One of the main reasons why I am doing this is to 1. feel better on the inside and 2. take a new approach to building muscle. I’ve done the average 40-30-30 zone diet and it hasn’t given me all that much improvement so maybe with my body type more fats will do me some good. This may not work out perfectly, but it’s worth a shot. I at least FEEL better. From what I’ve read, the paleo diet is GREAT for maintaining muscle and getting lean and if done right- putting on size as well. Most likely, I’m not going to be a “paleo purist” though. I’m going to continue to use Stevia and occasionally honey in my recipes (like this one), I’m not going to eat ALL grassfed/organic foods because I can’t afford it (college life…ahh) and the closest I’m going to get to bacon will probably be turkey bacon. I just don’t think I can mentally wrap my mind around bacon being okay, not for now at least! I AM going to start eating a lot more beef though. Animal fats are indeed great, especially when all other processed foods have been exiled. If you’re a caveman who’s building muscle give me a shout out and let me know what your experience has been like:)

A Recipe to Kickstart Your Spring Tastebuds- Broccoli Slaw Salad! (2024)


What is broccoli slaw dressing made of? ›

1For the dressing: Whisk together the mayonnaise, vinegar, honey, salt, and pepper in a large bowl until smooth. 2For the slaw: Add the broccoli slaw, broccoli florets, carrots, cabbage, green onions, raisins, and sunflower kernels to the dressing; stir to combine. Cover and refrigerate 1 hour or overnight.

Can you freeze raw broccoli slaw? ›

Can you freeze a bag of broccoli slaw? Yes, you can freeze broccoli slaw mix, but we'd recommend freezing it before you add any dressing. And go ahead and protect the broccoli slaw by storing it in a freezer bag before it goes into the deep freeze. The slaw will last in the fridge up to 6 months.

What does broccoli salad contain? ›

What Is in Broccoli Salad?
  • Raw broccoli florets. Yep, no need to blanch broccoli for this salad. ...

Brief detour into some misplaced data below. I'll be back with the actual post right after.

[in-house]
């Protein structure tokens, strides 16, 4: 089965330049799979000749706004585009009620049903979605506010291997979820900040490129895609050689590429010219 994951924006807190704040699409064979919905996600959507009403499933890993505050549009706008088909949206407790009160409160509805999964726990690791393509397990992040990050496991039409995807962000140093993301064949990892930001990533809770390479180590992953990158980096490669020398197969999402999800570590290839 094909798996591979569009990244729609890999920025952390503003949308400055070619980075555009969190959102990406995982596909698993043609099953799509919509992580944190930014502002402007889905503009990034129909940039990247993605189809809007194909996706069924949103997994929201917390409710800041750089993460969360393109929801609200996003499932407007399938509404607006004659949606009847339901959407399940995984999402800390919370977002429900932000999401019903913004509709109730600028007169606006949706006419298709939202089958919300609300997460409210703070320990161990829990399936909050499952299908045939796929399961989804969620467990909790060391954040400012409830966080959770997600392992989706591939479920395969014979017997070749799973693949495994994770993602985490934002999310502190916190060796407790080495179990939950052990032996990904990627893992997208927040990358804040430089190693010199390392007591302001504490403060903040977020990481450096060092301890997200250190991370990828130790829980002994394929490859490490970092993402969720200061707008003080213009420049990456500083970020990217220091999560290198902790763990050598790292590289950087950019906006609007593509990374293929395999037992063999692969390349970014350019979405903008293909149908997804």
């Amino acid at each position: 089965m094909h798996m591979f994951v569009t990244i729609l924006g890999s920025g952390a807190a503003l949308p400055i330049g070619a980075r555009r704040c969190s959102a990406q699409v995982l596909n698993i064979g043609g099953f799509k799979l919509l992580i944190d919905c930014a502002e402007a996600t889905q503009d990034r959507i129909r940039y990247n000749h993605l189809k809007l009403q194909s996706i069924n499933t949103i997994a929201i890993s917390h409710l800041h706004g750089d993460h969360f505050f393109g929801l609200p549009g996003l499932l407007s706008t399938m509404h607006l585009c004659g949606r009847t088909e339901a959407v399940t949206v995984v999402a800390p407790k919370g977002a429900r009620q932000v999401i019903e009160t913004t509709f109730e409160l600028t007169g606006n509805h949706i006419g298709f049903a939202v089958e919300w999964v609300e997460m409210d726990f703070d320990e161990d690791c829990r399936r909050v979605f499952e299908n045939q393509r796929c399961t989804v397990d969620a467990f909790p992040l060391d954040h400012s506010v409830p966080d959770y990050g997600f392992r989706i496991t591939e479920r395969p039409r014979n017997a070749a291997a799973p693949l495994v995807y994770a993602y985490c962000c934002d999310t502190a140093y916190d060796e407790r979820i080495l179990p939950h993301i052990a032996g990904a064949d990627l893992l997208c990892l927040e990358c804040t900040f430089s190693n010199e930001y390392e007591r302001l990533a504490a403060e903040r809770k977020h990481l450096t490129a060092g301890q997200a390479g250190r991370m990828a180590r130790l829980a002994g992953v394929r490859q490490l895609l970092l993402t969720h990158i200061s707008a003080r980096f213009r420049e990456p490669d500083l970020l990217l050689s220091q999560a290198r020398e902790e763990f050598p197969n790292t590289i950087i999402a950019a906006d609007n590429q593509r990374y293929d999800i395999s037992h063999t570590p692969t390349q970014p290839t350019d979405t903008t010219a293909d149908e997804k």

• Bacon. Cooked until crispy, then minced.
  • Raw red onion, also minced.
  • Sunflower seeds, for crunch. Look for the unsalted kind.
  • Raisins.
Feb 20, 2024

What vitamins are in broccoli slaw? ›

Broccoli Slaw
Vitamin A 35%Vitamin C 120%
Calcium 4%Iron 4%

Does broccoli slaw go bad? ›

Home-made broccoli slaw can also last up to 3-4 days in the refrigerator. If you decided to freeze it, broccoli slaw can last for 12 months but it might get really soggy when defrosted.

Why can't you freeze coleslaw? ›

The disappointing results are compounded in coleslaw, in particular, because of the cabbage. Cabbage releases so much water when cut, and even more when it's frozen and thawed, the salad will be entirely waterlogged. So, if soggy, grainy coleslaw isn't what you're after, then freezing is probably not the best choice.

Is it better to freeze broccoli raw or cooked? ›

Broccoli — florets and stems — must be blanched for effective freezing. If you freeze it raw, you'll wind up with bitter, drab green, shriveled stems. Blanching preserves the bright green color and tasty flavor. You can either blanch in boiling water for three minutes or steam for five minutes.

Is broccoli slaw made from broccoli? ›

It's got the classic slaw veggies—shredded cabbage and carrots—with the addition of raw broccoli, toasted walnuts, and sweet craisins tossed in a maple and lemon dressing. It's as easy as it is zesty, crisp, and delicious.

What is hummus dressing made of? ›

  • ½ cup hummus.
  • 2 tablespoons olive oil.
  • 2 tablespoons chopped parsley.
  • 2 tablespoons chopped fresh cilantro.
  • 1 tablespoon water, or more as needed.
  • 1 tablespoon rice wine vinegar.
  • 1 clove garlic, minced.
  • salt and ground black pepper to taste.

Is broccoli slaw made from broccoli stems? ›

The next time you cut into a head of fresh broccoli, don't toss the stems—use them to make this crunchy broccoli slaw. Broccoli stems are not only edible, they're healthy too—they offer essential nutrients, like fiber and vitamin C, just like the rest of the head.

How nutritious is broccoli slaw? ›

3 oz of broccoli slaw (Cleaned and Cut Organic - Wegmans) contains 25 Calories. The macronutrient breakdown is 71% carbs, 0% fat, and 29% protein. This is a good source of vitamin a (35% of your Daily Value) and vitamin c (120% of your Daily Value).